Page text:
Solar data suggest our concerns should be about global cooling.

David Archibald’s new paper “Solar Cycle 24: Implications for the United States”, will be presented at the Heartland Institute Climate Conference in NY City, March 2-4, 2008. David points out how solar data indicates that Solar Cycle 24 which is in the early throes of commencing now, could initiate global cooling.

39 comments to Solar data suggest our concerns should be about global cooling.

  • julian braggins

    Q.E.D.

  • Norman Page

    Lates GISS data show Jan 2008 .28 degrees cooler than Dec 2007 and .43 degrees cooler than Oct 2007. Brrrrrrrr.

  • cookie

    An interesting paper. There was one question that sprang to mind upon reading it and I have sent a query to the author (reproduced below).

    Hi David

    On page 24 of your recent paper (which I accessed via
    www.warwickhughes.com/agri/Solar_Arch_NY_Mar2_08.pdf) there is a
    graph illustrating a variety of climate sensitivity estimates. You state
    that the 1 degree Celcius rise upon increasing CO2 from 280 ppm to 560 ppm
    in the absence of net negative or positive feedbacks is agreed upon by
    everyone. However, two pages before this you show a graphic illustrating the
    maximum temperature rise in going from 280 ppm to 1000 ppm as being about
    half of this rise. I am interested to know how you account for this
    difference? For what it’s worth, this is not a nit-pick from an AGW
    alarmist.

  • Philip_B

    David,

    Herschel’s observation in the Philosophical Transactions of 1801 that high wheat prices, indicating a scarcity of wheat, occur when sunspots are at low numbers has proven true in the last year as wheat prices have risen to a record high (as of today).

  • Two totally different computations cookie.
    The 1 degree figure ref to on page 24 is derived from the Stefan-Boltzmann law which treats the earth as if it is an idealised black body.
    www.britannica.com/eb/article-9069526/Stefan-Boltzmann-law
    en.wikipedia.org/wiki/Stefan-Boltzmann_law

    The diagram at top of page 23 is another way of portraying the data in the graph at top of page 22 which derives from the widely used MODTRAN model, which attempts to model Earth conditions I think.

  • cookie

    Thanks Warwick

    David Archibald’s reply:

    ‘The graph on page 22 is based on Idso’s observations from nature that the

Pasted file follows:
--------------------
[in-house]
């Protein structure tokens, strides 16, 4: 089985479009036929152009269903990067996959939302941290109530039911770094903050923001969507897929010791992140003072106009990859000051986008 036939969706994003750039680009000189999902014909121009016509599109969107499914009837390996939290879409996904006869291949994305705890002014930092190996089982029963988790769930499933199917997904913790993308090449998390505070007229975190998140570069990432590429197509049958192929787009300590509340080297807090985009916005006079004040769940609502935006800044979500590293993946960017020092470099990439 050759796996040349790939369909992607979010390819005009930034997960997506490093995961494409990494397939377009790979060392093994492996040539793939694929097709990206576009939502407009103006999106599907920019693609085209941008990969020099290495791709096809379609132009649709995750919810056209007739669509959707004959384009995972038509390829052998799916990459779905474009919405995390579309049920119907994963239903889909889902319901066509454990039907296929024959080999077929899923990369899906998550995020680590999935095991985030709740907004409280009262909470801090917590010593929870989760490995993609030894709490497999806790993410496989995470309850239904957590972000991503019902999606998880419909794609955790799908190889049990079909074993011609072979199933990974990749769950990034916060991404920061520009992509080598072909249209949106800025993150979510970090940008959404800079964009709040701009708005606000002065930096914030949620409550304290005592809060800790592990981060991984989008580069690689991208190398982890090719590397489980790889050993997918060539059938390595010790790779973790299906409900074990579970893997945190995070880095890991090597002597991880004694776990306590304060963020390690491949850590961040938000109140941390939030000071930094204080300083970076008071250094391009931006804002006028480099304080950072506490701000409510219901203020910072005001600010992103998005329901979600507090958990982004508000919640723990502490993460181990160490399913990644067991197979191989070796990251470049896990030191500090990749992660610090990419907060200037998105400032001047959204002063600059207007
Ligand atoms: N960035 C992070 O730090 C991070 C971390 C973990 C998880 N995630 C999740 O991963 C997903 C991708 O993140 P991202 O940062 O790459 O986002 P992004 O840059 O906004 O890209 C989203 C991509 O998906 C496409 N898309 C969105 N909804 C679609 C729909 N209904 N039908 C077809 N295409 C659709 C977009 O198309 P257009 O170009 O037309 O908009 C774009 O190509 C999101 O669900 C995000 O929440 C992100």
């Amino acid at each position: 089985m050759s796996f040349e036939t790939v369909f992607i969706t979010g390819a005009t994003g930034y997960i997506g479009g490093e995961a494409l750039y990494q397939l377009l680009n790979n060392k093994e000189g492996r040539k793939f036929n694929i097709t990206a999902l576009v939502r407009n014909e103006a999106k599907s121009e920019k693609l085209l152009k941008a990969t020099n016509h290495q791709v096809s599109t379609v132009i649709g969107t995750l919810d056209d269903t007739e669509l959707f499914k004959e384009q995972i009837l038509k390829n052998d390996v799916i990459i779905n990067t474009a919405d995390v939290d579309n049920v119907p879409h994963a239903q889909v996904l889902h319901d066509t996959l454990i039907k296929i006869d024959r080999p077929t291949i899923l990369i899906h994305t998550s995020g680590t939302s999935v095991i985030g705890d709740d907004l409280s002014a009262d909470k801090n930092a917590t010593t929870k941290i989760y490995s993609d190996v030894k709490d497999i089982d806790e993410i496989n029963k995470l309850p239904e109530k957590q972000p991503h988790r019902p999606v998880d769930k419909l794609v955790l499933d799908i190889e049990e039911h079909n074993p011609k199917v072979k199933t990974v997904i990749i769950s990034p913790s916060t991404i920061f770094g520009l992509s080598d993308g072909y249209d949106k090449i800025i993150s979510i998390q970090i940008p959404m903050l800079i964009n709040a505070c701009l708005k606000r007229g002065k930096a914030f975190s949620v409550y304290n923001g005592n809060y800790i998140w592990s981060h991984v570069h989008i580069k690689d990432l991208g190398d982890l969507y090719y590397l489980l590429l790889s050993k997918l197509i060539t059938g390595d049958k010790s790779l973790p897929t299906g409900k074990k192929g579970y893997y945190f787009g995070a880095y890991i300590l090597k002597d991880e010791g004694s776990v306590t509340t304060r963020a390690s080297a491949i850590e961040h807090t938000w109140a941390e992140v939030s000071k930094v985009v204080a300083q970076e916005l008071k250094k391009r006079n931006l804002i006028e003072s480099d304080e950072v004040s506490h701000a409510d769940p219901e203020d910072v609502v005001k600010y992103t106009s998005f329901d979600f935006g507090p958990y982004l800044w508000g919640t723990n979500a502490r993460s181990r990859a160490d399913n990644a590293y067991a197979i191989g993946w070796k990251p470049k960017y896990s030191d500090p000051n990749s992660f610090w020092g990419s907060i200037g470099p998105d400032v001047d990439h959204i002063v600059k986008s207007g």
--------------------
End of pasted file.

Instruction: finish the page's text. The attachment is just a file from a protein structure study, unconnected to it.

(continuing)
relationship is 0.4 degrees per watt per square metre.

    The one degree on page 24 is the figure without either positive or negative
    feedbacks.

    Idso’s figure implies plenty of negative feedback from increased evaporation
    from the ocean’s surface. I understand that evaporation increases 7% for
    each one degree increase in temperature. That is why the warmest part of
    the ocean doesn’t get above 31 degrees.’

    To the layperson like myself, I think that this disrepency should be made clear within the paper.

  • Gary Gulrud

    I really think David’s presentations are among the very best on the web. He has a talent for making the complex intelligible (IMHO the soul of science) and an economy of expression (skill with English).
    At the same time it is a conservative forecast, by no means alarmist.
    We can expect drought in our corn belt to accompany fewer degree days on the margin where rainfall should remain normal.
    At the same time Idso’s allowance for CO2 sensitivity is generous as is the estimated increase of 100ppm from LIA bottom to the current day from which he begins.

  • I do not see a discrepancy cookie, two different “things” being measured.

    The Idso measurements are described in his 1998 paper which I have in www form here.
    How MINISCULE is the Anthropogenic Greenhouse Effect ?
    January 24th, 2006 by Warwick Hughes

    Sherwood Idso finds that a consensus of 8 natural experiments he describes is that for a doubling of carbon dioxide to 600ppm, the global temperature might rise at most by 0.4 degrees C.

  • I tried to access the paper today but my Adobe reader says the file is corrupted and cannot be repaired.

  • Killian O'Brien

    Can you tell us who peer reviewed your paper and why there are no sources cited? What, for example, were the sources of your graphs? The graph for sea ice does not match data from various ice centers, for example. Current sea ice extent is below the norm, yet you incorrectly show a spike above the norm. Sources?

    Ah, don’t bother. Were you a scientist your work would be in a journal and would have been peer reviewed.

  • Gary Gulrud